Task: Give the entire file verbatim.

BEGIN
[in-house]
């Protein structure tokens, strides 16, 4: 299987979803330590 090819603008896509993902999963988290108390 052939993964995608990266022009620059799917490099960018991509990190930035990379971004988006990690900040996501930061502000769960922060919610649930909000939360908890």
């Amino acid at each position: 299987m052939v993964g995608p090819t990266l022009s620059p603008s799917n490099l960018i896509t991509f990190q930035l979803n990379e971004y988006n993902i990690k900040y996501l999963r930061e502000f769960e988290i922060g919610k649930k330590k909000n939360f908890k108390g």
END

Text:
[in-house]
């Protein structure tokens, strides 16, 4: 299987979803330590 090819603008896509993902999963988290108390 052939993964995608990266022009620059799917490099960018991509990190930035990379971004988006990690900040996501930061502000769960922060919610649930909000939360908890």
């Amino acid at each position: 299987m052939v993964g995608p090819t990266l022009s620059p603008s799917n490099l960018i896509t991509f990190q930035l979803n990379e971004y988006n993902i990690k900040y996501l999963r930061e502000f769960e988290i922060g919610k649930k330590k909000n939360f908890k108390g």